Pharmaceutical companies have always depended on the success of their medicines, but the current race to find the first proven vaccine for Covid-19 has pushed rivalry in the sector to new levels. Pfizer (LON:0Q1N, NYSE:PFI) is currently leading the field with its German partner BioNTech, closely followed by Moderna and Astra Zeneca.
Putting aside the excitement over the race for the moment, the Pfizer share performance has had a lacklustre year. Pfizer shares finished last week on the NYSE at $37.23, which is -3.3% down over the 52-week range, though underperforming both the US pharma sector (5.6%) and the US market (20.9%). As such, Pfizer’s valuation has plenty of upside potential.
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The Pfizer share price has been trading close to its 52-week high for most of the year so far. The price may break out if, as expected, the US Food and Drugs Administration grants them approval at a meeting on December 10 to discuss the application. An FT report has indicated that the Pfizer vaccine may get approval in the UK even earlier, on December 7. With these approvals in the bag, Pfizer/BioNTech would be first to claim market share and lucrative earnings.
Pfizer share price looks relatively undervalued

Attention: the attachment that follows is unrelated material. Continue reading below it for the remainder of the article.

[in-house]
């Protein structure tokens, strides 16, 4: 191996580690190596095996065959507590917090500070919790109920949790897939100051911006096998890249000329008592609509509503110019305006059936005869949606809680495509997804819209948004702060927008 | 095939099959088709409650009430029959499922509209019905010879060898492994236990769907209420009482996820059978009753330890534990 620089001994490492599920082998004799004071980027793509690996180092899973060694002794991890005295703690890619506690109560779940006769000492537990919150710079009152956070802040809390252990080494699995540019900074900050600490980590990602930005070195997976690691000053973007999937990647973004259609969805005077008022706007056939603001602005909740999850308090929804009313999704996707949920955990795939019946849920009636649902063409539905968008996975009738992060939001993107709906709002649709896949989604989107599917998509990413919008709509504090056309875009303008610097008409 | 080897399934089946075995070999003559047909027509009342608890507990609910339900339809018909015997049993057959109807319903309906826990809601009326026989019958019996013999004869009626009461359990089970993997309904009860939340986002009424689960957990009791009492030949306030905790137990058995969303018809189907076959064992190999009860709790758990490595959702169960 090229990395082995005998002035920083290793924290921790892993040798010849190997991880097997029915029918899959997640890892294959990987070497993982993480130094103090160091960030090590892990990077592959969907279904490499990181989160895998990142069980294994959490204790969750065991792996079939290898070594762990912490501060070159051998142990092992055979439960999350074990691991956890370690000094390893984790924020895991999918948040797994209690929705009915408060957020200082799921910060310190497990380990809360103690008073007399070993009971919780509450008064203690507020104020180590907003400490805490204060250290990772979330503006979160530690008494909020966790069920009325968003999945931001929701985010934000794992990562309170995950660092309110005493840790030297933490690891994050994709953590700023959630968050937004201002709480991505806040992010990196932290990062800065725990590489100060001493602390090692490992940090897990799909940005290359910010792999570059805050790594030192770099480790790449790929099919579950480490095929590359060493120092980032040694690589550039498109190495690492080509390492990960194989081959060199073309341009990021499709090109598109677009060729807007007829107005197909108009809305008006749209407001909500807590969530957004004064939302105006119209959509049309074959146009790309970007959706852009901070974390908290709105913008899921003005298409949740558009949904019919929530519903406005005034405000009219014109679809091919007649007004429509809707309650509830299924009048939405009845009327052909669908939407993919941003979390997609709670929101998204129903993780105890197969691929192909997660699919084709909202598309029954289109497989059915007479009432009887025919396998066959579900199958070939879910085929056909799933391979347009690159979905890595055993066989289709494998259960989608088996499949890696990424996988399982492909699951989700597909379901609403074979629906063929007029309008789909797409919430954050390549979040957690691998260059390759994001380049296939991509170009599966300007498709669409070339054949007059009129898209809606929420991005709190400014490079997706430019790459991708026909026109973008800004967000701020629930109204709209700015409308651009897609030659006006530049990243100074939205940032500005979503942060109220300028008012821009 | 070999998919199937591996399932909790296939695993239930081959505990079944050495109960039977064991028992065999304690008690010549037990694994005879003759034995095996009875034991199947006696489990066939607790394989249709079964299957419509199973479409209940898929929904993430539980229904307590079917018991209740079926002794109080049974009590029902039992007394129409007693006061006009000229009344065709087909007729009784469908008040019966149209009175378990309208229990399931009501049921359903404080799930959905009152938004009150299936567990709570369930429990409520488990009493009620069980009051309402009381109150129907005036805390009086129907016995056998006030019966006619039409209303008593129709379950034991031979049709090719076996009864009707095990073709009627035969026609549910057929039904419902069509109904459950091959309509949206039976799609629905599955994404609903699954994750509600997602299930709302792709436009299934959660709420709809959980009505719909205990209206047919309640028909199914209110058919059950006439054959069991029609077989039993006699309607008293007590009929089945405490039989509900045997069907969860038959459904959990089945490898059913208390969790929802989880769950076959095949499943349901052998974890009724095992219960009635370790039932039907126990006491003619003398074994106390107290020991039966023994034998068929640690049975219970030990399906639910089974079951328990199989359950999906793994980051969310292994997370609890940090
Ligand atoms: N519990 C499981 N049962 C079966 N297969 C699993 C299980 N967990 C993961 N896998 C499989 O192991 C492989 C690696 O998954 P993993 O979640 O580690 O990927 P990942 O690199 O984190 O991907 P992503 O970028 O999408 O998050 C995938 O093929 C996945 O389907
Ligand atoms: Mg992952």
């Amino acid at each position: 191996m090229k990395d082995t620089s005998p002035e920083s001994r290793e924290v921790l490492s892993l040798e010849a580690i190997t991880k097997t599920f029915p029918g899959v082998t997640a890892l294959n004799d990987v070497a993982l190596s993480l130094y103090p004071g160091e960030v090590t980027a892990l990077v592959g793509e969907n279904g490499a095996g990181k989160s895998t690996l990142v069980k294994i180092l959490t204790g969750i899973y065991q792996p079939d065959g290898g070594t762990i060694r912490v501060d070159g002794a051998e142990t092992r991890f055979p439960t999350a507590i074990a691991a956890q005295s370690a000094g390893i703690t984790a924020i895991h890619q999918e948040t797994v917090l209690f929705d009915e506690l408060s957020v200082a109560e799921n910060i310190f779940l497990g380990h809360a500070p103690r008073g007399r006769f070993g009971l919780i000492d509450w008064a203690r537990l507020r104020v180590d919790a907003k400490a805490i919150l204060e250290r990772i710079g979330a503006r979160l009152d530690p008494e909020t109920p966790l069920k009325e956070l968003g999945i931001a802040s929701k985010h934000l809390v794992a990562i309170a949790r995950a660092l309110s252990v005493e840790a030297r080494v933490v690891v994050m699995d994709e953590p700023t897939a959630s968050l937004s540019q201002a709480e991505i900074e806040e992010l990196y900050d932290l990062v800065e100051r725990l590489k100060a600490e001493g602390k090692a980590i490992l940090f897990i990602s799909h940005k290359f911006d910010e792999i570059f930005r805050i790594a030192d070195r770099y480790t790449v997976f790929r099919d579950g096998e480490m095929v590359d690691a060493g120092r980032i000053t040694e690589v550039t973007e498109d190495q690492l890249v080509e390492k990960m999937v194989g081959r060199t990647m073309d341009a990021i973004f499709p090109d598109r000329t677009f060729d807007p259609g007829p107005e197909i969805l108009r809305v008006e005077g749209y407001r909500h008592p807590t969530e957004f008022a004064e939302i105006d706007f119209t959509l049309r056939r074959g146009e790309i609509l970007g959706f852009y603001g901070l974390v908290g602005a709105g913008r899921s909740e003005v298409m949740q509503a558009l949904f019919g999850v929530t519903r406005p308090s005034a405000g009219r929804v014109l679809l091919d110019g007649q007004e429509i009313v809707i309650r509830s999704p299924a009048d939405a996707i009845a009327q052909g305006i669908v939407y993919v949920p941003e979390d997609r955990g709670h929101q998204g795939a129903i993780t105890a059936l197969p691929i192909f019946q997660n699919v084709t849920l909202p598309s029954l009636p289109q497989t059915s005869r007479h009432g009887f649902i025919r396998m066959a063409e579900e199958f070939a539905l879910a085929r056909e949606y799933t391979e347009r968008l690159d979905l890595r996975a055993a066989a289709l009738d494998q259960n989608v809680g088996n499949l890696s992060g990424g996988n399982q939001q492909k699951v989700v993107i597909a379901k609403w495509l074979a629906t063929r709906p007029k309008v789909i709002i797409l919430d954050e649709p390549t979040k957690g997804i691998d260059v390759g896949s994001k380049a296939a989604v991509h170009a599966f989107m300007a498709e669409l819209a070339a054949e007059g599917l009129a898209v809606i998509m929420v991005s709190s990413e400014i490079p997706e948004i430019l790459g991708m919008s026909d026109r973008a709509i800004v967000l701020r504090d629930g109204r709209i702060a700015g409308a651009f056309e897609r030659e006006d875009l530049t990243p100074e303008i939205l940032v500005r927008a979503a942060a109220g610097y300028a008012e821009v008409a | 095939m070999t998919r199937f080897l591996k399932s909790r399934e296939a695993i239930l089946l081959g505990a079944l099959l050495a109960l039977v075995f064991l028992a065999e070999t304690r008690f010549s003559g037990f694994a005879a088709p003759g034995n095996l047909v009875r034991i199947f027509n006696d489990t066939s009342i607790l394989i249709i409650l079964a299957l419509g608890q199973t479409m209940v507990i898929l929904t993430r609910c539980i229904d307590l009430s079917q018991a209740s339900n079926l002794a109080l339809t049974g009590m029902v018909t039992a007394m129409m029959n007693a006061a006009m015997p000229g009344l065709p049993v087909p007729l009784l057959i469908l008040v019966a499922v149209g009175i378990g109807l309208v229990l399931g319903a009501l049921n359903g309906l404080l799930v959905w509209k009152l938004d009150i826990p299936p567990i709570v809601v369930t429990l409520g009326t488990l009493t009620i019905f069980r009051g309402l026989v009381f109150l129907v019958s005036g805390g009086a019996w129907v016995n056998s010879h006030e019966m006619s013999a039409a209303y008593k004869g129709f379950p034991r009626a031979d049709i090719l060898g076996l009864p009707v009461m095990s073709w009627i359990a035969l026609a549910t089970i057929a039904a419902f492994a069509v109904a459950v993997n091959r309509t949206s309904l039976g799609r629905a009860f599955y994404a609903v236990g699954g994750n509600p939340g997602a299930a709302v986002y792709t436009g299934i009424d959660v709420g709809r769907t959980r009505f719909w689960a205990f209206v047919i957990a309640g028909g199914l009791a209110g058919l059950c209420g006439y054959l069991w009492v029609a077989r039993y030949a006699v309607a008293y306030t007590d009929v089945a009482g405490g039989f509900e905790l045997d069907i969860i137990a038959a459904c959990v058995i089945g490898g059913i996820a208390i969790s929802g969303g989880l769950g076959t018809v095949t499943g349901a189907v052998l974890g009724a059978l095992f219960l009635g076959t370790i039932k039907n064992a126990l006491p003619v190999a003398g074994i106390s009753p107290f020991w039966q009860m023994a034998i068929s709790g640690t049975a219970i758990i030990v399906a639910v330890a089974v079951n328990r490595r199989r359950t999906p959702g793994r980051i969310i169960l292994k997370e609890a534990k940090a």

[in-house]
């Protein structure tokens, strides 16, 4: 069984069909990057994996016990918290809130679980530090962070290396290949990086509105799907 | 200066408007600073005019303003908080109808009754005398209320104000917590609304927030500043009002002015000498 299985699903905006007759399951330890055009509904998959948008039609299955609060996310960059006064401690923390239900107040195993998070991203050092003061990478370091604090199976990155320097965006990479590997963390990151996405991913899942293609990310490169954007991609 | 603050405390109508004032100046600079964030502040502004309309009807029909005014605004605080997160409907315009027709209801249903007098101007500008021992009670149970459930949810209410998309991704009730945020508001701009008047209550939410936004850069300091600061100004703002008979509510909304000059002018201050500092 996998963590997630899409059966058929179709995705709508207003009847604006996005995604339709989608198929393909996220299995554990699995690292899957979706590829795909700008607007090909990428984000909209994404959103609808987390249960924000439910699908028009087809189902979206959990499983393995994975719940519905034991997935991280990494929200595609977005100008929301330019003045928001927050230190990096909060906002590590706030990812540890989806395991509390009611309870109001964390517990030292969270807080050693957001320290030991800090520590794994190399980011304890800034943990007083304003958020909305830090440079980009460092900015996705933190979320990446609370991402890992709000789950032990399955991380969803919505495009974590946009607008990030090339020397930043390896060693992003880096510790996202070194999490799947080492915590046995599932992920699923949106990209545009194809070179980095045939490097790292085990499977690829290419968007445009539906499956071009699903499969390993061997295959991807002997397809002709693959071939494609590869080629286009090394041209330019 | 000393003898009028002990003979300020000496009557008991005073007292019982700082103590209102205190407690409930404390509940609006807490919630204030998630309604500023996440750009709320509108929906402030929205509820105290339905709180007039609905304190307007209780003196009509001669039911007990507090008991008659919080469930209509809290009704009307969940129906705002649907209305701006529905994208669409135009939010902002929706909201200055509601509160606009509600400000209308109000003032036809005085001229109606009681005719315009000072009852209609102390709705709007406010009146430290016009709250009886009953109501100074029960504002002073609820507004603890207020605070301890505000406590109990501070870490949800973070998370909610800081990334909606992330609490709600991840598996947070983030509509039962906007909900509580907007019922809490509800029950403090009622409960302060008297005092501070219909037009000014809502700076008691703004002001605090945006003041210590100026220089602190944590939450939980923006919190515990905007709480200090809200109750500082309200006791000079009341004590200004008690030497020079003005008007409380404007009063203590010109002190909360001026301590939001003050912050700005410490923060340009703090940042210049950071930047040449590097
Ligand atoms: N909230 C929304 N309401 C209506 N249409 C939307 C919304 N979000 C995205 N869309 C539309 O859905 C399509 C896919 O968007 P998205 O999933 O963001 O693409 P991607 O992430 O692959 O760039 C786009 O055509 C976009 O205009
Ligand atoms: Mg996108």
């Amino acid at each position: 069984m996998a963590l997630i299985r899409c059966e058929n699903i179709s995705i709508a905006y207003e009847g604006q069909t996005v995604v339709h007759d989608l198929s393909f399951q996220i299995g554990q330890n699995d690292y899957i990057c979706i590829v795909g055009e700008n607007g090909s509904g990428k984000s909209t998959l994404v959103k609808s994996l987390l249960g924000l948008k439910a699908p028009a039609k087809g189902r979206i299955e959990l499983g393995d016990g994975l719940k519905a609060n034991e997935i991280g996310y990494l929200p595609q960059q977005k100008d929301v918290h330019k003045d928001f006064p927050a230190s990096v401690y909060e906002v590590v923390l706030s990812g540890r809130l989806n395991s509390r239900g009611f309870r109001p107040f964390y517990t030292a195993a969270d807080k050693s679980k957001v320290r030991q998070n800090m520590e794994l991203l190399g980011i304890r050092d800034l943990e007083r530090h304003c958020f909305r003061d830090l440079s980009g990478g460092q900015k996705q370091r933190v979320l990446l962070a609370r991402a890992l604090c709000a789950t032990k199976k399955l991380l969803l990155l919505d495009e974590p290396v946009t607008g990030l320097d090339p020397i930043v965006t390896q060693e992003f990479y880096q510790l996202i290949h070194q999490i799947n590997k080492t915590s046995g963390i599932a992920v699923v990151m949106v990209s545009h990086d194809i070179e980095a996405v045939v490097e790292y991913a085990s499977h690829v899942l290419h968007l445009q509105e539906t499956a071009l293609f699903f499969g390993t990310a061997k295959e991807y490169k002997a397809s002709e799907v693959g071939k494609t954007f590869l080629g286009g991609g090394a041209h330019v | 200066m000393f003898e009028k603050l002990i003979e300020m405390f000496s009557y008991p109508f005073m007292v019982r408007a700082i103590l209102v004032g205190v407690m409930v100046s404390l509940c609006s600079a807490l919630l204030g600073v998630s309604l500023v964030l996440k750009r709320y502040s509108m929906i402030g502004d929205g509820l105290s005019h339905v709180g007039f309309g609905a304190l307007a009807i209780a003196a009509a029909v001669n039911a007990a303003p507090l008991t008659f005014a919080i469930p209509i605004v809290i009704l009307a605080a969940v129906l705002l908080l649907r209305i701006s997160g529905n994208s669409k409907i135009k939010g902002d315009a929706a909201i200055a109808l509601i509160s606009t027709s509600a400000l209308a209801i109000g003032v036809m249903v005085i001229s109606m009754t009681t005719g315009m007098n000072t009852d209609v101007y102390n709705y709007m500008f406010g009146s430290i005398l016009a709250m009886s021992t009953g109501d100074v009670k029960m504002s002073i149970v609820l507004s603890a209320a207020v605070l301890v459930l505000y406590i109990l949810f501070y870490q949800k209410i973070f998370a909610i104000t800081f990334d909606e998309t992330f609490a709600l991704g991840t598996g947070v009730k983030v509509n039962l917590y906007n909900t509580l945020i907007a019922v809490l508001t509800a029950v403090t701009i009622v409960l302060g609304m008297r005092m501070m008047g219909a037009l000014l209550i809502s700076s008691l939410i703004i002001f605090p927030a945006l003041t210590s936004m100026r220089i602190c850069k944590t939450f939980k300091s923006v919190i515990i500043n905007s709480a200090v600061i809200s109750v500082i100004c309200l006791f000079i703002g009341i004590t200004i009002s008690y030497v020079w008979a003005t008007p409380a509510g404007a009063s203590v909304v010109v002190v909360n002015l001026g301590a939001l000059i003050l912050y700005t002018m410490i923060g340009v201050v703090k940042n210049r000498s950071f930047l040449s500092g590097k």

Pfizer’s fundamentals suggest its stock is relatively undervalued. Its price to earnings ratio (23.3x) is lower than its peers’ (22.1x) and the US market (19.7x). Analysts are forecasting an annual earnings growth this year of 4%, which is significantly less than the US market’s 22%, though future return on equity is forecast to be 26% in three years’ time, compared to the industry’s 18.1%.
Net profit margins are down on last year, from 30.5% to 17.9%, again underperforming the sector and the US market. Pfizer’s revenues, however, are trending up, growing 14% annually over the past five years. Its return on capital employed (9.8%) is marginally down on the 10.1% of three years ago.
Pfizer has a high debt to equity ratio (94.5%), a substantial increase on the 58.2% five years ago. However, the debt is well covered by operating cash flow (20.3%), while its earnings cover the interest payments on its debt (11.4X coverage).
COVID vaccine race has improved Pfizer’s outlook
Of particular interest to investors are Pfizer’s dividends, which at 4.16% put Pfizer in the top quartile among dividend payers in the US. Analysts are forecasting a slight increase to 4.4% in three years’ time, well above the industry average of 2.9%, continuing a 10-year trend of consistent growth in Pfizer dividend payments.
The race to find a Covid vaccine has certainly improved Pfizer’s outlook, though investors shouldn’t expect to see a significant stock gain from a successful roll-out. Pfizer’s fundamentals will benefit from the now-completed spinoff of its subsidiary Upjohn, which has been a drag on Pfizer’s performance for some time now. The spinoff will leave Pfizer with a $12bn cash pile, which will help reduce its debt (and interest payments) and improve revenue growth.
Sales of the Covid vaccine will boost Pfizer’s revenues, though it is worth remembering that profits have to be shared with its partner BioNTech. By contrast, Moderna owns all the rights to the vaccine it has developed. Thus the investment case for Pfizer is all about value and the stability and security of its dividends, while Moderna offers potential for growth.